This plant can grow to approximately two feet tall and a foot and a half wide. It produces red, purple, and white blooms. The blooms are what make it so unique because of their prickly appearance and intense green foliage.
If you like the way snapdragons look, you might like this flower as they’re similar in appearance. Torenia blooms in pink, white, and purple.
Due to its flowing growth pattern, it’s a great choice for containers, hanging baskets, or window boxes. This plant will also draw hummingbirds to your shaded grow space.
Do lilies make you smile? If so, you may want this shade-loving plant around. It has lily shaped flowers, and they bloom in bright yellow.
The leaves of Oxalis resemble clover and stand out because of their rich color. If your shady space needs to be cheered up, consider oxalis.
Lobelia is another shade-loving plant with a flowing grow pattern. For this reason, it’s a great choice for both containers and hanging baskets.
This plant will produce purple, blue, or white blooms. It prefers to bloom when the evening temperatures are still mild. It may begin to look scraggly as the temperatures rise. Cut it back, and it will rebloom when the temperatures go down again.
Are you drawn to orchids? If so, you’ll want to check out nemesia. This plant’s flowers resemble the same bloom shape as an orchid.
Nemesia can handle some sun but requires shade when the temperatures become too hot. If you give this plant enough shade, to keep it from becoming stressed, it will bloom from spring through the first frost.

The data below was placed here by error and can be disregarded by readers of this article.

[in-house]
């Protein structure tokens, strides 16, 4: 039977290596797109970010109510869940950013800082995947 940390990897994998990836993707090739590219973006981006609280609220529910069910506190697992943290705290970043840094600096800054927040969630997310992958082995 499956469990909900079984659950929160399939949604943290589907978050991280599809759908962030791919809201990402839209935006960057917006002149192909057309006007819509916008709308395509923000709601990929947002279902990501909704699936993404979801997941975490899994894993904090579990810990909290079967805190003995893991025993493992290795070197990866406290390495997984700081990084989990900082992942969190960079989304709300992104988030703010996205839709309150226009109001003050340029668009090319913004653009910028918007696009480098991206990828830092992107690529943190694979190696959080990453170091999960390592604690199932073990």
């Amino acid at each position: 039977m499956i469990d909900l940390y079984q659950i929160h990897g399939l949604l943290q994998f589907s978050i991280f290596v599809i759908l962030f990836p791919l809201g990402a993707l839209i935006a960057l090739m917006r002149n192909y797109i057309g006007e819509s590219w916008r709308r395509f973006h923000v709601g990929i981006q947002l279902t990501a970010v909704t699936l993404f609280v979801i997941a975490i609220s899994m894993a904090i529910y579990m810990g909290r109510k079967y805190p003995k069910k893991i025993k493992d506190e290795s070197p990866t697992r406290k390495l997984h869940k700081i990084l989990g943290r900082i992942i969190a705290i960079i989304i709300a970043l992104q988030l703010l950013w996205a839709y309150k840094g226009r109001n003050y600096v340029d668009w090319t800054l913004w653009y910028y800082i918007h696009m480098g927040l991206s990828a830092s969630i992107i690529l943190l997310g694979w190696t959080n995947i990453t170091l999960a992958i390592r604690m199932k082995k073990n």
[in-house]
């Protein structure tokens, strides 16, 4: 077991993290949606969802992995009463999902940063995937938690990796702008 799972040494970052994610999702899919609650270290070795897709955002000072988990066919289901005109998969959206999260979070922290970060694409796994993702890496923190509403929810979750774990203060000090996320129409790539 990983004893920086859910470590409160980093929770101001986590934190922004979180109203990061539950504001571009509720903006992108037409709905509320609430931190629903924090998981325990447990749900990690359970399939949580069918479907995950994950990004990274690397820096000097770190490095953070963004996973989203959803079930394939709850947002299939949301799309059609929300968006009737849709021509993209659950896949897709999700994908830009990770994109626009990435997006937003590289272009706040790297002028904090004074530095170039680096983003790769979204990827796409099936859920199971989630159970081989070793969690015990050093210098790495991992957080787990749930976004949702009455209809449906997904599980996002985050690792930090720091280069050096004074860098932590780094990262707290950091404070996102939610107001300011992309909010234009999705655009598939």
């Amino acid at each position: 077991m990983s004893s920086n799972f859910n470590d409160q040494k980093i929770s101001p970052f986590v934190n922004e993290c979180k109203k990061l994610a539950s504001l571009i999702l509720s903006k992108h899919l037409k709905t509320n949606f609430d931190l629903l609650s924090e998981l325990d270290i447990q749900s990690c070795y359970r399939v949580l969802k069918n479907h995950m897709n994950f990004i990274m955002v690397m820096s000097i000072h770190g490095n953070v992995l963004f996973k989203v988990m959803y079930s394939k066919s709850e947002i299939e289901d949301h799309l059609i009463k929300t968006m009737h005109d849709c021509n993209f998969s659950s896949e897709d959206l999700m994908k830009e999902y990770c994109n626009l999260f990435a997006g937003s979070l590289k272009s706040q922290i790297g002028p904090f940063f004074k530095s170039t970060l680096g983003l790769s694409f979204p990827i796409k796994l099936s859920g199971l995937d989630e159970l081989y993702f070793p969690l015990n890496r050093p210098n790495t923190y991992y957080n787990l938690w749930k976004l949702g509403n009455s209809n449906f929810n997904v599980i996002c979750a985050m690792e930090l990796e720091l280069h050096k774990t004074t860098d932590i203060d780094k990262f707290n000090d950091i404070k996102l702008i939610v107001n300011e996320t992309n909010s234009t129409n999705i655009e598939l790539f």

Nothing is more beautiful than a shade-loving garden, with some bright pops of color, and butterflies enjoying the scenery.
You can have this with fuchsia. It loves shade, attracts both hummingbirds and butterflies, and blooms in purple, pink, or red. Plus, it flows as it grows making it a great choice for containers or baskets.
Nothing is better than growing an annual that will self-sow and return most years thereafter. You certainly get a bargain in these plants.
Thankfully, cineraria is one of them. It’s a self-sower and will frequently return year after year. Plus, it produces gorgeous pink, red, and blue blooms with a unique white design around the center of the bloom.
We’re finishing this list with a bang. Larkspur plants are unique in appearance and could be a great addition to your shade garden. This plant produces long stems, and the stems produce blooms which climb upward.
The blooms provide splashes of color in white, pink, and purple. Larkspur would make a wonderful border plant because of its height, design, and jaw-dropping form.
If you’ve been shaking your head at a certain spot in your yard and thinking, “Nothing will ever grow here!”, I hope this list brings you confidence.
You can not only grow some plants in shady locations, but they can bring color and life to an area that previously lacked both. Pick a few flowers you like from the list and give them a try. Your yard could start transforming in no time.